Obstacle Avoidance
Obstacle Avoidance is a robotic discipline with the objective of moving
vehicles on the basis of the sensorial information. The use of these
methods front to classic methods (path planning) is a natural alternative
when the scenario is dynamic with an unpredictable behaviour. In these
cases, the surroundings do not remain invariable, and thus the sensory
information is used to detect the changes consequently adapting moving.
The research conducted faces two major problems in this discipline. The
first is two move vehicles in troublesome scenarios, where current
technology has proven limited aplicability. The second one is to
understand the role of the vehicle characteristics (shape, kinematics and
dynamics) within the obstacle avoidance paradigm.
 Motion in Troublesome scenarios 
Nearness Diagram
Navigation: This method addresses obstacle avoidance for vehicles that
move in very dense, cluttered and complex scenarios. The method uses a
``divide and conquer'' strategy based on situations to simplify the
difficulty of the navigation. Many techniques could be used to
implement this design (since it is described at symbolic level)
leading to new obstacle avoidance methods that must be able to
navigate in arduous environments (as the difficulty of the navigation
is simplified). The geometric implementation of the method is called
Nearness Diagram Navigation. The advantage is to successfully move
robots in troublesome scenarios, where other methods present a high
degree of difficulty to navigate.
The next Figure depicts the divide
and conquer strategy based on situations:
And some results with the wheelchair vehicle:


Most Relevant Related Publications:

J. Minguez,
L. Montano. Nearness Diagram Navigation (ND): Collision Avoidance in
Troublesome Scenarios.
IEEE Transactions on
Robotics and Automation,
pp 154, 2004. (pdf)

J. Minguez, J. Osuna, L. Montano.
A Divide and Conquer Strategy based
on Situations to Achieve Reactive Collision Avoidance in Troublesome
Scenarios.
In Proceedings of the IEEE International Conference on Robotics and
Automation (ICRA),
2004. New Orleans, USA. (pdf)
 Shape, Kinematics and Dynamics in Obstacle
Avoidance 
 Shape and Kinematics
Most obstacle avoidance techniques do not take into
account vehicle shape and kinematic constraints. They assume a
punctual and omnidirectional vehicle and are doomed to rely on
approximations. Our contribution is a framework to consider shape and
kinematics together in a exact manner, in the obstacle avoidance
process, by abstracting these constraints from the avoidance method
usage. Our approach can be applied to many non holonomic vehicles with
arbitrary shape.
For these vehicles, the configuration space is 3
dimensional, while the control space is 2dimensional. The main idea
is to construct (centred on the robot at any time) the twodimensional
manifold of the configuration space that is defined by elementary
circular paths. This manifold contains all the configurations that can
be attained at each step of the obstacle avoidance and is thus general
for all methods. Another important contribution of the paper is the
exact calculus of the obstacle representation in this manifold for any
robot shape (i.e. the configuration regions in collision). Finally, we
propose a change of coordinates of this manifold in such a way that
the elementary paths become straight lines. Therefore, the
3dimensional obstacle avoidance problem with kinematic constraints is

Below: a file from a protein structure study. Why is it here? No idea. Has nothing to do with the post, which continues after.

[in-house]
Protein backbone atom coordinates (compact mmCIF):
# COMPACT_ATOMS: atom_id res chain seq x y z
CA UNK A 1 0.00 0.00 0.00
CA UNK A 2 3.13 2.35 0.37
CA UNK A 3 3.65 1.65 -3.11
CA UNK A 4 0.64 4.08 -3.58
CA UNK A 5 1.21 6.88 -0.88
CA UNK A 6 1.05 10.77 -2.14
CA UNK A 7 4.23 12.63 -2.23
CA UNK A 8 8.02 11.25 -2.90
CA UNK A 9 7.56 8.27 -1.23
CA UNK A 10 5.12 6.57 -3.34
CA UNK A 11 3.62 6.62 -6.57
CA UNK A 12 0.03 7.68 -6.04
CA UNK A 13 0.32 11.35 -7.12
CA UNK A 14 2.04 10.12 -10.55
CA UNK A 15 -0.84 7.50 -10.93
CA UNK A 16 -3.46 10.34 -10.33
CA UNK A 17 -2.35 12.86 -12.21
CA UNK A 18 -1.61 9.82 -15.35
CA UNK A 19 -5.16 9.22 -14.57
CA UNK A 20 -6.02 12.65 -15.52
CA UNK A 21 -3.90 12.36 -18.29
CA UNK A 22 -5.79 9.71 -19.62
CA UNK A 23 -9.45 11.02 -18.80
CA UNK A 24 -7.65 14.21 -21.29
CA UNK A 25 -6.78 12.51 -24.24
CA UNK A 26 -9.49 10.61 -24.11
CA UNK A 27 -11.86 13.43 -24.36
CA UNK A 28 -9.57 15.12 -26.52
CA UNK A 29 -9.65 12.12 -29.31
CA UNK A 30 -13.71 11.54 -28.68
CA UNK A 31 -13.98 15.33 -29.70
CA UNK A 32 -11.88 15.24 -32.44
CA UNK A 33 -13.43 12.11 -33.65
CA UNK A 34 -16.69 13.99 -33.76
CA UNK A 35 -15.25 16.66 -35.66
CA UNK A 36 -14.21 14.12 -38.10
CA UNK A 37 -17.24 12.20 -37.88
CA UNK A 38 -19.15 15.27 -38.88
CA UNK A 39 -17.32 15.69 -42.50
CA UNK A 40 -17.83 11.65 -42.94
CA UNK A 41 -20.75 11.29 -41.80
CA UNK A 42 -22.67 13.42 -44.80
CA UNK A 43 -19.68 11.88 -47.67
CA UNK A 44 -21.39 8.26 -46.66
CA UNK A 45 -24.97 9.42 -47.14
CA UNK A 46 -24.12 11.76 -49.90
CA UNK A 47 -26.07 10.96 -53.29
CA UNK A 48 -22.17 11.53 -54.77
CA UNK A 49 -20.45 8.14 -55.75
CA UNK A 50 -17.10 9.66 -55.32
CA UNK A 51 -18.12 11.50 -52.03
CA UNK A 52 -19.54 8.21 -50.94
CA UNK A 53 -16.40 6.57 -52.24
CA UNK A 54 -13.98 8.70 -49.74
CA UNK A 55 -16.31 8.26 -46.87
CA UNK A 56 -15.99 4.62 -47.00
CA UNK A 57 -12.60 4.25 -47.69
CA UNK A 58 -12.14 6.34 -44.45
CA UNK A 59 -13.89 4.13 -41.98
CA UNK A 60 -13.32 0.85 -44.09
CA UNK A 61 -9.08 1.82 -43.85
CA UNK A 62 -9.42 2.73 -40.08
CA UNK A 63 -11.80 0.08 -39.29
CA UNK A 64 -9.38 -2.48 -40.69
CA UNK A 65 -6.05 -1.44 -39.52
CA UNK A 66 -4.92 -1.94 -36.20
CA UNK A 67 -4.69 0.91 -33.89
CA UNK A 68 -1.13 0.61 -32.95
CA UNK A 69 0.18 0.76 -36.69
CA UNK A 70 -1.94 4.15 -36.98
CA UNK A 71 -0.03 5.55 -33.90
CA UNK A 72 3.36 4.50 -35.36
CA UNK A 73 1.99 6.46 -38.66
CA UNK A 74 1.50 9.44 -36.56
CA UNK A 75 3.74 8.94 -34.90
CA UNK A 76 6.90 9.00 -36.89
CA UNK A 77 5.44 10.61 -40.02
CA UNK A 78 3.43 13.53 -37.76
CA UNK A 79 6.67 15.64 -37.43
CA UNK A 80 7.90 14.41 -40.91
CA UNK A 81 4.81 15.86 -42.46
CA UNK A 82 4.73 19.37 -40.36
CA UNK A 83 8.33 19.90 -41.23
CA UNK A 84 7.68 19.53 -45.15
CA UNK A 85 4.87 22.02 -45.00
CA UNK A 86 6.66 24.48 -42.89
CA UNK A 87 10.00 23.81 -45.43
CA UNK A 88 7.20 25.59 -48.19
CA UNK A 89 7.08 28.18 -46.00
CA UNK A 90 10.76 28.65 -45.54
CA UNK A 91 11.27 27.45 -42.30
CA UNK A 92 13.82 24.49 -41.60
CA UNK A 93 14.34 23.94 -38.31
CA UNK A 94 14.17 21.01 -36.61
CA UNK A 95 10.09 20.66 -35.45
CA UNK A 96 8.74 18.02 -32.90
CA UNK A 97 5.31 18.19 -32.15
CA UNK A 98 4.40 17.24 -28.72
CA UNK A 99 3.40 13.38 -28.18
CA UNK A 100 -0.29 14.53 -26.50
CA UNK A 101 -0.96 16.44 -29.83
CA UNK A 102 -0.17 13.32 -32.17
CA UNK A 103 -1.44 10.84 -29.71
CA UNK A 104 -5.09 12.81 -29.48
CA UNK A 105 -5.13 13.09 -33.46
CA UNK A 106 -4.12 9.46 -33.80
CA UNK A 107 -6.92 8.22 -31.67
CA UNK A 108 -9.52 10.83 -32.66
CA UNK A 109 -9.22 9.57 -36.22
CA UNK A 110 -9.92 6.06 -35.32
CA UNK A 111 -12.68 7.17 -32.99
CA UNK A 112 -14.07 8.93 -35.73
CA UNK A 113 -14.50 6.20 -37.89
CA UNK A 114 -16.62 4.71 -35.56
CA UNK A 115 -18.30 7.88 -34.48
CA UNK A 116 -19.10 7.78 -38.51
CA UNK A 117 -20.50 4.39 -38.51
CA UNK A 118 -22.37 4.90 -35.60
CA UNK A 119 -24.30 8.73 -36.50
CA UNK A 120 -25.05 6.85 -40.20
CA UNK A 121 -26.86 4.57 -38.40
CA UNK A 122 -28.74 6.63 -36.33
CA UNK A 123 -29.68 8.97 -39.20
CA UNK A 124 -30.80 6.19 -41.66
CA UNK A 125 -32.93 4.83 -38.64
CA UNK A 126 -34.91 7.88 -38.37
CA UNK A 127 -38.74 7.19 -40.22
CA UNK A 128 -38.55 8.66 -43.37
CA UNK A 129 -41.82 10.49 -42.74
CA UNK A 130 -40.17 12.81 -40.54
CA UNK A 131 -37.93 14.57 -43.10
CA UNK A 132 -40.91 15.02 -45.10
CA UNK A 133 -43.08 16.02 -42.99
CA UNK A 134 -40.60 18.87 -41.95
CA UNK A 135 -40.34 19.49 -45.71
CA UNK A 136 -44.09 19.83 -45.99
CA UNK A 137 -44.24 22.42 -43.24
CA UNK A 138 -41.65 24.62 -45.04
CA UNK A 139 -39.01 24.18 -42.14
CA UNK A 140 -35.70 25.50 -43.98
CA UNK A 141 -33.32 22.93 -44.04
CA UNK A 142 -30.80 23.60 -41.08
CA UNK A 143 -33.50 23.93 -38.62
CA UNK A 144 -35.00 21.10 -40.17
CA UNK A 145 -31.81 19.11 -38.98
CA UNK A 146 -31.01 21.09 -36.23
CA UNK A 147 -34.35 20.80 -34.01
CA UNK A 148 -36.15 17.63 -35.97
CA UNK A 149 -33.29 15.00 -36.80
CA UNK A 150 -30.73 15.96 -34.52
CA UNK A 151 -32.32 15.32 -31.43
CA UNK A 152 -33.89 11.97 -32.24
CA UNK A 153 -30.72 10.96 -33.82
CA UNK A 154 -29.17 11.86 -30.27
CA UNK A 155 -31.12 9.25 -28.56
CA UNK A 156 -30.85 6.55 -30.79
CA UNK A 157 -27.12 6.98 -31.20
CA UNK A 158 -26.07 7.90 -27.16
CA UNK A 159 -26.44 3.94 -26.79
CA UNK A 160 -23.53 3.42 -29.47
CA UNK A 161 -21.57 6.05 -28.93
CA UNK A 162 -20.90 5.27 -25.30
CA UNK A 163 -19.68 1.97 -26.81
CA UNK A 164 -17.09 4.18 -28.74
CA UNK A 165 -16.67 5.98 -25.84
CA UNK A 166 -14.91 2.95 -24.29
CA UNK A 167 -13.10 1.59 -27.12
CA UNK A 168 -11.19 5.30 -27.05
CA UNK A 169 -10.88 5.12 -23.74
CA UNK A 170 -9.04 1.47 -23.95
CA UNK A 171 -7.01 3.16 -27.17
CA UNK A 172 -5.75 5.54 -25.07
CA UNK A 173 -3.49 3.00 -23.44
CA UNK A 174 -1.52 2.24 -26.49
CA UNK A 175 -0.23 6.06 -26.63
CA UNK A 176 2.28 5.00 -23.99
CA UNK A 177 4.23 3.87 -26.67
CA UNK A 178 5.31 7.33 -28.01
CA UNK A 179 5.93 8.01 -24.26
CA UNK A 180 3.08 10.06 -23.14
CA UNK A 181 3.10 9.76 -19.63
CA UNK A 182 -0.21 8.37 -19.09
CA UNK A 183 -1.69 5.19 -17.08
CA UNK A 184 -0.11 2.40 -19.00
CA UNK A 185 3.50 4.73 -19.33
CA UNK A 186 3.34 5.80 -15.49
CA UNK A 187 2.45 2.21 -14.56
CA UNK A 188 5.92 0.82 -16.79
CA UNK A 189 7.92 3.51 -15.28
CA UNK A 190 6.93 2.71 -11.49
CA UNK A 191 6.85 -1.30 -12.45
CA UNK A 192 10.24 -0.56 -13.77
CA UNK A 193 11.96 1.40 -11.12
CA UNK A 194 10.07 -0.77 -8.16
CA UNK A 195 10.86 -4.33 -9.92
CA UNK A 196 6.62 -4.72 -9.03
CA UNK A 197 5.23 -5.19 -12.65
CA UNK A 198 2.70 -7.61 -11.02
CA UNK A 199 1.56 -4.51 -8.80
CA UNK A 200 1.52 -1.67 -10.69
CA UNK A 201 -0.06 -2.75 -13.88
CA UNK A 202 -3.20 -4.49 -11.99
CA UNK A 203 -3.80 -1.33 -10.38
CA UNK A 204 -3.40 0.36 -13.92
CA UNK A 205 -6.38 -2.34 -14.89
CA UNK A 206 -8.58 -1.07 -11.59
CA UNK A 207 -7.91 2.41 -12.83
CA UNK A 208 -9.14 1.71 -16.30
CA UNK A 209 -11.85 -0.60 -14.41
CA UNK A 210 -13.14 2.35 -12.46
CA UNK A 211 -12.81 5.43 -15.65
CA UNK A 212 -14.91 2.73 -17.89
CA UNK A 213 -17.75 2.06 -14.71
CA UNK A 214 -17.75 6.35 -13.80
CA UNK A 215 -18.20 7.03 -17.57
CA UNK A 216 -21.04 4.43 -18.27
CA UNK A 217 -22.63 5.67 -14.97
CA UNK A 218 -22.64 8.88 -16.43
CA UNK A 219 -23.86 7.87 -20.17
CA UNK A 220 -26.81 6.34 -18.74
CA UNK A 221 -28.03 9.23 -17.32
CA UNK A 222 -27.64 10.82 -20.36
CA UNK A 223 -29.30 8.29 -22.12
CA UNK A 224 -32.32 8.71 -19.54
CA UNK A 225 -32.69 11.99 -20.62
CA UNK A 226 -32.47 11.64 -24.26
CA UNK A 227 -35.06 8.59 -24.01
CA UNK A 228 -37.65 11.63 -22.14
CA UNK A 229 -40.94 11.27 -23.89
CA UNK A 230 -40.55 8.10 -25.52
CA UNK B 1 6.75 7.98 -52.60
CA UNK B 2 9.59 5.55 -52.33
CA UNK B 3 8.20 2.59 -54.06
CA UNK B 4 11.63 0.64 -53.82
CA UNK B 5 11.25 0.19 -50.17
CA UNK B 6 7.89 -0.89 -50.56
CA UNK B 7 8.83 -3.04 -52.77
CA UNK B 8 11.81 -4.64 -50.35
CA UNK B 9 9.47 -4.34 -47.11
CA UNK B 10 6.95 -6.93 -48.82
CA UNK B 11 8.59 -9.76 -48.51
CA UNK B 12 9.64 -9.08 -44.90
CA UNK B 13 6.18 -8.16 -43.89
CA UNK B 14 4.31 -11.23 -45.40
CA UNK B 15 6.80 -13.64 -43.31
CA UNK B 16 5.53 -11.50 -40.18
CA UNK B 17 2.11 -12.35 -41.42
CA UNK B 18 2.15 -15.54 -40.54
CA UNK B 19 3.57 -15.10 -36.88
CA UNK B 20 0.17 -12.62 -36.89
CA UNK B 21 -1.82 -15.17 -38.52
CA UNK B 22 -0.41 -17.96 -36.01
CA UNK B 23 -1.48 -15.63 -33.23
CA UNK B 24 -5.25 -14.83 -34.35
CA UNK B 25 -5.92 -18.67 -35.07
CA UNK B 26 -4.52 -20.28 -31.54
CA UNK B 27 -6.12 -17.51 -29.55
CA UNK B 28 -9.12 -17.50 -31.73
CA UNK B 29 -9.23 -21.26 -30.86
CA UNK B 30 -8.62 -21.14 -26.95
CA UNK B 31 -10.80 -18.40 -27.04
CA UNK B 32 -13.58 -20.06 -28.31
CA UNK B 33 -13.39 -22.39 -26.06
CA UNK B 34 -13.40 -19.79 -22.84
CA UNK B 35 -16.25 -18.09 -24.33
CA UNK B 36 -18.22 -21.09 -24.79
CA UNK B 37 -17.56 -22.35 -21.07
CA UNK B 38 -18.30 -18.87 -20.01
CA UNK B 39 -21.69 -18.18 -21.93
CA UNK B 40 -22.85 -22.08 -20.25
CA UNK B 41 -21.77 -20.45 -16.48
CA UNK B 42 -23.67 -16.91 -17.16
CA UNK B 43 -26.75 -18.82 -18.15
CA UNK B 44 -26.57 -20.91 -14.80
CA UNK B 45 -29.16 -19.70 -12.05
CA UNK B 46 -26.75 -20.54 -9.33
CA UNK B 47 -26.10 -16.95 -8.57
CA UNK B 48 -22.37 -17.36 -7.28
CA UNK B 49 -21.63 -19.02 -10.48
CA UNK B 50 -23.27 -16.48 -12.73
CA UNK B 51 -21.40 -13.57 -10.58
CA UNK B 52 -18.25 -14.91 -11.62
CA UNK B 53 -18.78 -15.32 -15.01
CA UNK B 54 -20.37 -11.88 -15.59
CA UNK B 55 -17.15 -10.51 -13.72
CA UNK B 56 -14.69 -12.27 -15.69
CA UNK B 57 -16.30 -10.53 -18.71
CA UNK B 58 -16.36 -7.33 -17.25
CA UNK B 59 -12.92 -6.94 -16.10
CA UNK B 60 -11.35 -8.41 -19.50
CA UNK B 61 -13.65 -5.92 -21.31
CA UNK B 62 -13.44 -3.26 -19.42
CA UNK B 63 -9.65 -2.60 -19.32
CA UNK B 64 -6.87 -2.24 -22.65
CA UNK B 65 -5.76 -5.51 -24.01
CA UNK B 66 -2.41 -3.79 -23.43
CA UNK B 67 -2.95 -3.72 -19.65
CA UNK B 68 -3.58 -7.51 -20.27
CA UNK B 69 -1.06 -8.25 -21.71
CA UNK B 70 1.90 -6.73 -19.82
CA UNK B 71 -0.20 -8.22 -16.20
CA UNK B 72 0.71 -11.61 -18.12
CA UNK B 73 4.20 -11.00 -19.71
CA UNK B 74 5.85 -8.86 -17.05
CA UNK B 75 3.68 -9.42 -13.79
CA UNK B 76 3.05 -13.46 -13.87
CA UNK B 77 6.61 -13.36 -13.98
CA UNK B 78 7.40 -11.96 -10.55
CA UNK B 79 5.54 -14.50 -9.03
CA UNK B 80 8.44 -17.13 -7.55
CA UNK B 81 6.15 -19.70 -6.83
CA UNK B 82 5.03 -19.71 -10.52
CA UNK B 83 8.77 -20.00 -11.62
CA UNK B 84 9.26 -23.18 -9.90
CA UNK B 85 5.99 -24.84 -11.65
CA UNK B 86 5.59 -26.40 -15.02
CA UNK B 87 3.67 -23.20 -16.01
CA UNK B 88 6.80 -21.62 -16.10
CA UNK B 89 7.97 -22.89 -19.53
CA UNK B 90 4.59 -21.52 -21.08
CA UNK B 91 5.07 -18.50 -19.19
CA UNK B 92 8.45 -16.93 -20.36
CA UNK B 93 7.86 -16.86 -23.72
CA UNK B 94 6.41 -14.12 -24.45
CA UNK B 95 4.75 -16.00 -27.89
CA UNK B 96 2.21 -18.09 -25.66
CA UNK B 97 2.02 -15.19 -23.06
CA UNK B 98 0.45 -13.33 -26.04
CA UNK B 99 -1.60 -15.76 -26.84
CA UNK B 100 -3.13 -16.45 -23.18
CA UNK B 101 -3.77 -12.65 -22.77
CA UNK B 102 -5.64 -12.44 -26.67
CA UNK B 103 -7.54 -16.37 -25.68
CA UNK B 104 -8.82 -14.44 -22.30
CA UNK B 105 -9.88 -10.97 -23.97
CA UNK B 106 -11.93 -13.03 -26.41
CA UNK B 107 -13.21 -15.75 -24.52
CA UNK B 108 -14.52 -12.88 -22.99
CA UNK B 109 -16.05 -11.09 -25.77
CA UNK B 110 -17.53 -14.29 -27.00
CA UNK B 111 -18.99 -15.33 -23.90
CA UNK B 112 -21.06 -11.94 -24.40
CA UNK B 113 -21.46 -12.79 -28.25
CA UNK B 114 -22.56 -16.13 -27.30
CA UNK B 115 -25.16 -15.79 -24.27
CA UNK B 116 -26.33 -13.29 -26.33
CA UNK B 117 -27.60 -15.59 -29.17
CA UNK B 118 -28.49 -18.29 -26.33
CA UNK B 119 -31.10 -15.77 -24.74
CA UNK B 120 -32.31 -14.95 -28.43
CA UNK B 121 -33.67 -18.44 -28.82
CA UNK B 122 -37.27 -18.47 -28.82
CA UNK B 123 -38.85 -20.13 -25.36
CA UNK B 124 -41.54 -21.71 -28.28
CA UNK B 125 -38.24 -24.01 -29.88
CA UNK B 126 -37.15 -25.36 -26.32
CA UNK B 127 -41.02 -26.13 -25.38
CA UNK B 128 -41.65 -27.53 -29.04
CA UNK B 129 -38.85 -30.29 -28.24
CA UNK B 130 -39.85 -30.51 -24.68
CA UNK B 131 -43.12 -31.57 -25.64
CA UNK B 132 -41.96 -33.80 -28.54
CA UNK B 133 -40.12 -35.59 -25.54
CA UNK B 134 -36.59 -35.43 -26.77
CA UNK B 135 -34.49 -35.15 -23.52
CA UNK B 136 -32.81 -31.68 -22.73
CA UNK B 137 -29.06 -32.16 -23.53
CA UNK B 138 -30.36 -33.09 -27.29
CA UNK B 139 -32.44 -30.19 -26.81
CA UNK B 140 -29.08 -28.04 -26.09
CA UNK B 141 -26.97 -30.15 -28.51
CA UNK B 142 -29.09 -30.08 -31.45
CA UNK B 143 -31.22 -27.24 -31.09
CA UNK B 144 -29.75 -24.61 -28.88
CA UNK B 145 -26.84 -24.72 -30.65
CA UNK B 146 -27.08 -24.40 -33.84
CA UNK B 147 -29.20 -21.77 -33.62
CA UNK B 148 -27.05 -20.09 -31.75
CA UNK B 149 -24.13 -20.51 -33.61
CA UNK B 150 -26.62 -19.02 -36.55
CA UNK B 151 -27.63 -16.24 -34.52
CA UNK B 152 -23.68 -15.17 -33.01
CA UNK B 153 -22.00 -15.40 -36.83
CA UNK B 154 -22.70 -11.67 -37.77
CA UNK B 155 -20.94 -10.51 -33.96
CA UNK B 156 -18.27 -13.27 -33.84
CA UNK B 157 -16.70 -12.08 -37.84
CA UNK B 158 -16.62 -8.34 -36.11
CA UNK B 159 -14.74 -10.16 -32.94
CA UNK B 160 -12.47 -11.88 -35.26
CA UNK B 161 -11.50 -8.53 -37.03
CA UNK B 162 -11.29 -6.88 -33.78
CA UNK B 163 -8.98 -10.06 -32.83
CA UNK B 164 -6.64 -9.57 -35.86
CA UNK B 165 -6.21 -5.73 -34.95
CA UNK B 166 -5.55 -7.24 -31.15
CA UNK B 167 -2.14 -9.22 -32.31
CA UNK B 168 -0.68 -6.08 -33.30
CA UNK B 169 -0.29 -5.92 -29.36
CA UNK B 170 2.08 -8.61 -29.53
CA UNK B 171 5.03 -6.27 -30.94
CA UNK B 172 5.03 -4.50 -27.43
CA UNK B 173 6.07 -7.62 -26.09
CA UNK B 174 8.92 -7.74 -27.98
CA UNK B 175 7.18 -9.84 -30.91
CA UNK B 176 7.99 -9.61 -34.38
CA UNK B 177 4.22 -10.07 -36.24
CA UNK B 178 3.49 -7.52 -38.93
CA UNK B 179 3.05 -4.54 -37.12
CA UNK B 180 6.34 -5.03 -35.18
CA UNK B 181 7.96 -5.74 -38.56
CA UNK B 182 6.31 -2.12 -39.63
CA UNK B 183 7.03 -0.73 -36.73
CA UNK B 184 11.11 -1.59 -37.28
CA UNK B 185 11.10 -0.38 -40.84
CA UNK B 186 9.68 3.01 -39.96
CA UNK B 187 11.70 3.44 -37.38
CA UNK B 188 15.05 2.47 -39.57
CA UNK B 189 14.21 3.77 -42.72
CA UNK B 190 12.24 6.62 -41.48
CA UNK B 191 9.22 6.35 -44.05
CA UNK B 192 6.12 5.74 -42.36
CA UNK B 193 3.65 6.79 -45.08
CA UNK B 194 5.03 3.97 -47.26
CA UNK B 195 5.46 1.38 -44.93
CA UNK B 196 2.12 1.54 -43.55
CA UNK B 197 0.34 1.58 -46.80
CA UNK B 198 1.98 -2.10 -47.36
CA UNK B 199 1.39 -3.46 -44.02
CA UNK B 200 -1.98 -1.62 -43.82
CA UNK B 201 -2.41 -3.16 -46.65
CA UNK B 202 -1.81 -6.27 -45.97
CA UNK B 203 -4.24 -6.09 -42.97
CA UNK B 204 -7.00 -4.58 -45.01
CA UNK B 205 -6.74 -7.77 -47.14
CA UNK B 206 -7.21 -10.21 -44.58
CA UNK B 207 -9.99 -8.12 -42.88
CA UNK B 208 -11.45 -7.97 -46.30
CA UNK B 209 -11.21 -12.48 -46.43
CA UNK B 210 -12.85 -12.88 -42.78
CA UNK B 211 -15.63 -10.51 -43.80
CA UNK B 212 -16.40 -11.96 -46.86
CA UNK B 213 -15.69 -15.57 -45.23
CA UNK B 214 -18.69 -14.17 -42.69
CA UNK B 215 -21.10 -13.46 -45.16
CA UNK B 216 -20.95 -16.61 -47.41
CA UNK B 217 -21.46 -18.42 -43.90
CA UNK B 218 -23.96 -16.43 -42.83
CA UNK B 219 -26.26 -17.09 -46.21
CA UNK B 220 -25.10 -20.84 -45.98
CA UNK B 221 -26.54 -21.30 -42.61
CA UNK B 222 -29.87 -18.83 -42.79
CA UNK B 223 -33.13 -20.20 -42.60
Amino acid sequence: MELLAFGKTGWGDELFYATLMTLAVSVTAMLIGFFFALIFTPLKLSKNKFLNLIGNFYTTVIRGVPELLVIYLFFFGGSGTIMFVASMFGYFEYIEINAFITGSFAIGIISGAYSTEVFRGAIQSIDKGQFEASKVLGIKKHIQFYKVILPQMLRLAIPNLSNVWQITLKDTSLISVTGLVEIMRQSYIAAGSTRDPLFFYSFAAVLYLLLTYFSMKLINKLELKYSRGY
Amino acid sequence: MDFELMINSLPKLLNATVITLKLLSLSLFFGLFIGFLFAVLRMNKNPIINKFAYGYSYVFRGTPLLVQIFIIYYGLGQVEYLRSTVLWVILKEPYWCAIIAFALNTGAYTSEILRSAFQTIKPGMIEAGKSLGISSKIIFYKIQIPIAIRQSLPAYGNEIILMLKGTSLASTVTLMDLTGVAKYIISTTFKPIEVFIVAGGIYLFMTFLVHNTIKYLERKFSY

transformed into a simple obstacle avoidance problem for a point
moving in a 2dimensional space without any kinematic restriction (the
usual approximation in obstacle avoidance). Thus, existing avoidance
techniques become applicable.
Most relevant publications:
 J. Minguez,
L. Montano. Abstracting vehicle Shape and Kinematics constraints from
Obstacle Avoidance Methods.
Autonomous Robots, 2005. (pdf draft)

J. Minguez, L. Montano, J.
SantosVictor. The EgoKinematic Space (EKS):
Shape and Kinematics of the Vehicle.
In Proceedings of the IEEE International Conference on Robotics and
Automation (ICRA),
2002. Washington, USA. (pdf)
 Dynamics
This research addresses
the incorporation of the vehicle dynamics into the obstacle
paradigm. We present a framework specially suited to systems where the
dynamics cannot be neglected: mobile robots with slow dynamic
capabilities, or systems working at relatively high speeds.
Rather than embedding the motion constraints when
designing a navigation method, we propose to introduce the robot
dynamic constraints directly into the spatial representation. In this
space  the EgoDynamic Space  the dynamic capabilities of the robot
are implicitly represented. With minor modifications, standard
reactive navigation methods can be used in this space implicitly
taking into account the robot dynamic constraints.
To validate this framework, we show
experiments with a real platform using two reactive navigation methods
(the Nearness Diagram Navigation and the Potential Field method). By
using the proposed framework, the vehicle dynamics are directly
addressed, whereas both methods do not take the robot dynamic
constraints into account.
Most
relevant publications

J. Minguez, L. Montano, O. Khatib.
The EgoDynamic Space (EDS): Dynamics
of the Vehicle.
In Proceedings of the Conference on Intelligent Robots and Systems (IROS),
2002. Lausanne, Switzerland (pdf)
 Shape, Kinematics and
Dynamics
This research merges the previous
works in order to deal with the three vehicle characteristics jointly,
Most relevant publications:

J. Minguez, L. Montano. The
EgoKinoDynamic Space (EKDS): Shape,
Kinematics and Dynamics of the Vehicle.
In Proceedings of the Conference on Intelligent Robots and Systems (IROS),
2003, Las Vegas, USA (pdf)
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